Seattle’s Central District is a lot different than it was when Denisha Dunston was growing up. The Red Apple grocery store, the gas stations she used to ride by, and the corner stores she used to walk to are all gone. The district, once majority Black, has been redeveloped and less than a third of its residents today are Black.

“My whole childhood is gone,” Dunston said.

But while Dunston has happy memories in the district, her childhood was tough at times. Dunston was raised by her aunt and her father because her mother, now sober, was using drugs at the time and couldn’t take care of Dunston. Struggling to find a path forward during her teen years, she became pregnant at 17 and found herself jumping from couch to couch and spending hours on the bus just to get warm.

“It’s been rough growing up without a mom; you’re just a lost little soul,” Dunston said. “I didn’t have any goals, I didn’t know what to do in my life, I didn’t know about the world.”

That’s when Dunston came with a friend to Atlantic Street Center for the first time.

Atlantic Street Center, which served about 1,700 people in 2020, has been offering services to South Seattle since 1910. The organization supports children and families — particularly Black, Indigenous and people of color — with everything from kinship care to behavioral health counseling to early learning and assistance for those experiencing domestic violence. Atlantic Street Center is one of 13 nonprofit social-support agencies that benefit from reader donations to The Seattle Times Fund for Those in Need.

Dunston had been to the center in the past to support a friend. She remembered the kindness of the staff — particularly Michelle Mitchell-Brannon, director of youth development and education support at Atlantic Street Center.


Mitchell-Brannon felt an instant connection to Dunston. Not only had Mitchell-Brannon seen many young women come through Atlantic Street Center’s doors, her own story is similar to Dunston’s: her mother wasn’t a stable presence in her life, so after becoming homeless and a ward of Arizona state, she was mostly raised by her relatives.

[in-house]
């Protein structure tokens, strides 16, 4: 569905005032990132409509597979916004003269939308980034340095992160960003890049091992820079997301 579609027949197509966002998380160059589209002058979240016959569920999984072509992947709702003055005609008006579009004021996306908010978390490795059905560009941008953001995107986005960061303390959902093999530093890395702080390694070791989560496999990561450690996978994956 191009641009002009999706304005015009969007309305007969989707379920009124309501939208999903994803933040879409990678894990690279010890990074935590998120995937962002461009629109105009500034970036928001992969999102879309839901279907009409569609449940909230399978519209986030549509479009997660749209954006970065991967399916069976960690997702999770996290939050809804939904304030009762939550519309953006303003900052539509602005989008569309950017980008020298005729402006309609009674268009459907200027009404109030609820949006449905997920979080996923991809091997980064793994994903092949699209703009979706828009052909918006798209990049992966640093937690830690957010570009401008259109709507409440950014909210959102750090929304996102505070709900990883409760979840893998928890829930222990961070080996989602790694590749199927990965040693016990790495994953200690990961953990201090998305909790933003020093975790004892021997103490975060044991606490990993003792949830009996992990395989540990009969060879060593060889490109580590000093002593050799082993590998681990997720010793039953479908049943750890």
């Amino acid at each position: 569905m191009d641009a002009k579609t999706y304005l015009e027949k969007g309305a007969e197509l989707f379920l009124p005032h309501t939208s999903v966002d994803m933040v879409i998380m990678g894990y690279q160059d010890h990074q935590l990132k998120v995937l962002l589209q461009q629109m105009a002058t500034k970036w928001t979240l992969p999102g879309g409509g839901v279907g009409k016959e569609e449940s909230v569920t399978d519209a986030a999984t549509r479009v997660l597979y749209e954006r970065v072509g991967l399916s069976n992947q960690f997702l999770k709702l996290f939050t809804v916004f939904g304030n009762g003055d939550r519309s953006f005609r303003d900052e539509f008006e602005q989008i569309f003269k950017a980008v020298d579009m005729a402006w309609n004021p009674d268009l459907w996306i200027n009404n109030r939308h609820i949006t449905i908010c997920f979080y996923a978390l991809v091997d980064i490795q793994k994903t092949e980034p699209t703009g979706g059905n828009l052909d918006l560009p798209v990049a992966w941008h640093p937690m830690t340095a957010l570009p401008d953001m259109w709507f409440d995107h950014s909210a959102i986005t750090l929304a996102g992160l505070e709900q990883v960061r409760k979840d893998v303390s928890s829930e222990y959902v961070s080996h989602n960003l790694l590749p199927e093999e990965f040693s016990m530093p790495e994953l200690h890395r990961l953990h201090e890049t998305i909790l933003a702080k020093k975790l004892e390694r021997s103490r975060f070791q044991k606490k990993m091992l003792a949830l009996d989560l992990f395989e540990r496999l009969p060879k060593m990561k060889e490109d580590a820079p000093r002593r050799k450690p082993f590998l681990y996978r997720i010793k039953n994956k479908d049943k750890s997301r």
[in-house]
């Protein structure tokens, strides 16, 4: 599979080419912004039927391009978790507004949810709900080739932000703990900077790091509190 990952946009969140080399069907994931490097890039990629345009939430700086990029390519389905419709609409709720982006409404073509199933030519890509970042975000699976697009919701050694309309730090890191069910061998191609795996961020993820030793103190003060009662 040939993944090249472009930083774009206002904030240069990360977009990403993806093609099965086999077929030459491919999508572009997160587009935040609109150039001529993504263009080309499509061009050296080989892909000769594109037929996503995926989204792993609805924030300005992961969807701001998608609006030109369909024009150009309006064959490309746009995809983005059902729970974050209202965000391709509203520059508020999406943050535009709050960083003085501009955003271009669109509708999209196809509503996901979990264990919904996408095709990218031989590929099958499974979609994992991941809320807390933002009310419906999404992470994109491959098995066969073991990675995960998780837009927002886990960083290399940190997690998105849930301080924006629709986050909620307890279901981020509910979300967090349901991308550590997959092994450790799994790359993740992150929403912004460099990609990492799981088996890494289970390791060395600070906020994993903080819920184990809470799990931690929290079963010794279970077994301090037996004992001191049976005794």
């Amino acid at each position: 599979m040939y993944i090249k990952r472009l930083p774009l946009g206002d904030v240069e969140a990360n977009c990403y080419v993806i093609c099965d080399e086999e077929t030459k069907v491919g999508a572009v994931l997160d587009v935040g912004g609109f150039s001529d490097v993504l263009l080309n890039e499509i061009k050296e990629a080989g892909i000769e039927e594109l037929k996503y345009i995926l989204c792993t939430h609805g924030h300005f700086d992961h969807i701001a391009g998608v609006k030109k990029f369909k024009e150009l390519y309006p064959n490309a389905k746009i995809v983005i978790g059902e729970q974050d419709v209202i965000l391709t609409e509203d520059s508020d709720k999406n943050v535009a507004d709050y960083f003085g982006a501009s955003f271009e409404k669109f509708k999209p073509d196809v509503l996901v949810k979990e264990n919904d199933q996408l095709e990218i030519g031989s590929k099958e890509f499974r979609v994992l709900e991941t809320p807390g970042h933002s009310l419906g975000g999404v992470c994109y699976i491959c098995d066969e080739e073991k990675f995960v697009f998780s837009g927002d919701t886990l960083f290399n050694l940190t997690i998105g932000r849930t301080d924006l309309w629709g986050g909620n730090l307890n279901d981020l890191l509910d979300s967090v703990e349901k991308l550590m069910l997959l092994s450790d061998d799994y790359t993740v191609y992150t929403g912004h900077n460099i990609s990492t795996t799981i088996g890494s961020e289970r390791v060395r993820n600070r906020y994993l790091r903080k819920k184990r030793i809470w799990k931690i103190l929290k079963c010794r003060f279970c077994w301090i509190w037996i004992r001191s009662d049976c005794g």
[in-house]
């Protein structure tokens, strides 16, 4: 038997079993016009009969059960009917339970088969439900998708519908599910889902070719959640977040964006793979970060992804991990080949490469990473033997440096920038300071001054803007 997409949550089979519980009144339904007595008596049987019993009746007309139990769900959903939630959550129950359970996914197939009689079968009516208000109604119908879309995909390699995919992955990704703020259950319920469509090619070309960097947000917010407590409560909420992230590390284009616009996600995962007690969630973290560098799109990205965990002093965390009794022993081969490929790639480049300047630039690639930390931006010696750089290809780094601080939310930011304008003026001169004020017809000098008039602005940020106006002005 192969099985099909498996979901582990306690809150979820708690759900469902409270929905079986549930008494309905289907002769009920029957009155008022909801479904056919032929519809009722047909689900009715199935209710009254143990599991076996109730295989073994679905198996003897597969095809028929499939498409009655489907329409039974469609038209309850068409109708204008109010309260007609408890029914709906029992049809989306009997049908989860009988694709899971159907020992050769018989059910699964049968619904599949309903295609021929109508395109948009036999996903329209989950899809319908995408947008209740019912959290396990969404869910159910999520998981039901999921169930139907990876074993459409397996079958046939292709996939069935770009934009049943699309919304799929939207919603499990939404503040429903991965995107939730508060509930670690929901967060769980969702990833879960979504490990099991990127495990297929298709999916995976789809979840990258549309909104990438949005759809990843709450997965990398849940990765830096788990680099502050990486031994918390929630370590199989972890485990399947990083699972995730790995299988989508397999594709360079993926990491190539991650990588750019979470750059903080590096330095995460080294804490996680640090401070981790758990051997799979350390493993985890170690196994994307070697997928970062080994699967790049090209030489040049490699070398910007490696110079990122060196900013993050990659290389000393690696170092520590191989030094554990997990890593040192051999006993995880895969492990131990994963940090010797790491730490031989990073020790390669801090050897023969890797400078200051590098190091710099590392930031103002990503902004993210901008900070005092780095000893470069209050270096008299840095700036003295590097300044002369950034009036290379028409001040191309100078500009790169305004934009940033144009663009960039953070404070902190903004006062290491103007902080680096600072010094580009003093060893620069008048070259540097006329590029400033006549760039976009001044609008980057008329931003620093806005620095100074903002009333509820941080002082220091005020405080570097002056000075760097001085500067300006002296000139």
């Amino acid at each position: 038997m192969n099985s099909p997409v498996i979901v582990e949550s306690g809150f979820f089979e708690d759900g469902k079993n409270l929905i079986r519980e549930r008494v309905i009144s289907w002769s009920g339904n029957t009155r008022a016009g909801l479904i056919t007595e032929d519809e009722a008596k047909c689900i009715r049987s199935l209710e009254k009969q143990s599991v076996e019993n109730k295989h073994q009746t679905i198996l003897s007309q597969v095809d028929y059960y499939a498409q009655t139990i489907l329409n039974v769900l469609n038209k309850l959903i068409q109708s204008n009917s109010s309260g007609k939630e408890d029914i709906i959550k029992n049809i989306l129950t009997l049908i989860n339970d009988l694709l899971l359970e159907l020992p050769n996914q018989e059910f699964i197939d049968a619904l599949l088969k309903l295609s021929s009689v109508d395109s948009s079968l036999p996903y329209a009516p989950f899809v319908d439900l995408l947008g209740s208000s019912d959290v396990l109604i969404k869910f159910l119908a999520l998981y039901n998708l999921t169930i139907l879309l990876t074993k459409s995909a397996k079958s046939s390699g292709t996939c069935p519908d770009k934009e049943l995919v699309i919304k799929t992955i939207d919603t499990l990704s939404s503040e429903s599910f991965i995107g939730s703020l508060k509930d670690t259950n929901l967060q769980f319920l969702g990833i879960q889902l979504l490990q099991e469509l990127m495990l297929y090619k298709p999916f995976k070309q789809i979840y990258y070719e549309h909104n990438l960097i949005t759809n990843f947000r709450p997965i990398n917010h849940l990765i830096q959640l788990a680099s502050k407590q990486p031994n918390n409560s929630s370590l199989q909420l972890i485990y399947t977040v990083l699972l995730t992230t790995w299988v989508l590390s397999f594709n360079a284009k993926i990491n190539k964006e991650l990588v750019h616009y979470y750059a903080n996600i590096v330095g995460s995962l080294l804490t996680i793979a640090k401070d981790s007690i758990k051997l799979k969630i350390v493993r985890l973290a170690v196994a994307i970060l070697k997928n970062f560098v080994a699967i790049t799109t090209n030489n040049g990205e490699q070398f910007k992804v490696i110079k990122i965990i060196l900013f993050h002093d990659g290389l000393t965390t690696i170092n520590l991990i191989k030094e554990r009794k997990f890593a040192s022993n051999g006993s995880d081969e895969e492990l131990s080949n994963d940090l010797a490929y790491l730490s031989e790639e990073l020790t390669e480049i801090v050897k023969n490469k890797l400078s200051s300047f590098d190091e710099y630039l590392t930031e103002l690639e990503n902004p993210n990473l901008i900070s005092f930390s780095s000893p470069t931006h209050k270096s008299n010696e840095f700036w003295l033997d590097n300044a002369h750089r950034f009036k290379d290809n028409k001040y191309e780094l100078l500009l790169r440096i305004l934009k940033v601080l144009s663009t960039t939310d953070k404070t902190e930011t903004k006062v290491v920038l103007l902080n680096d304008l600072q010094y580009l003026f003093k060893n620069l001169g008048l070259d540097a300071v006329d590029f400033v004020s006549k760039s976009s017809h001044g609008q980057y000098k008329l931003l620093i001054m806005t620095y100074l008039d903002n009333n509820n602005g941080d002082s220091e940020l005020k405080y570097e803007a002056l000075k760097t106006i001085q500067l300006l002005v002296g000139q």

A few months later, Dunston came back. She admitted to Mitchell-Brannon that she was pregnant and she needed help.

She started calling Mitchell-Brannon “auntie” soon after — although by the end of their journey, she would call her “Mama Michelle.”

Settlement house mentality

Atlantic Street Center was founded as the “Deaconess Settlement” in 1910, when two women from a training school in Queen Anne started traveling to the Rainier Valley to teach English to Italians and other immigrants living there, according to a Seattle Times article from 1951. What started under a tent with classes, a Sunday school and free nursing soon became one of Seattle’s first kindergartens, a deaconess named Elizabeth Swift told The Seattle Times. 

“The neighborhood was a center of much juvenile delinquency in the early days,” Swift said. “But the workers, believing young folk there were little different from those elsewhere, set up a program to keep them busy during leisure hours throughout the week.”

Swift said police credited the Deaconess Settlement with a reduction of “youthful violators of the law” in the area.


By the 1950s, the children of those immigrants who had learned English were coming back to learn the languages of their parents and do other after-school activities — now to a renamed “Atlantic Street Center” in a new building at 2103 S. Atlantic St., where the headquarters remain to this day. 

Eventually, Black families replaced the European immigrants who lived in South Seattle, only to now be pushed out by the increase in housing prices and other forces of gentrification. And as South Seattle has changed, Atlantic Street Center has, too.

The center has expanded from educational and extracurricular to clinical spheres. There is still after-school tutoring, service learning programs and financial literacy groups, and there’s also a counseling program where youth learn valuable social and emotional skills through video games, a counseling internship, and gender-based violence services including housing support, short-term therapy and support groups. 

Pela Terry, who was hired as the organization’s new executive director earlier this year, was drawn to Atlantic Street from work at bigger organizations on the East Coast because of the nonprofit’s “grassroots familial spirit.” Terry grew up in inner-city Chicago and said organizations like Atlantic Street saved her from early pregnancy, substance use and even death.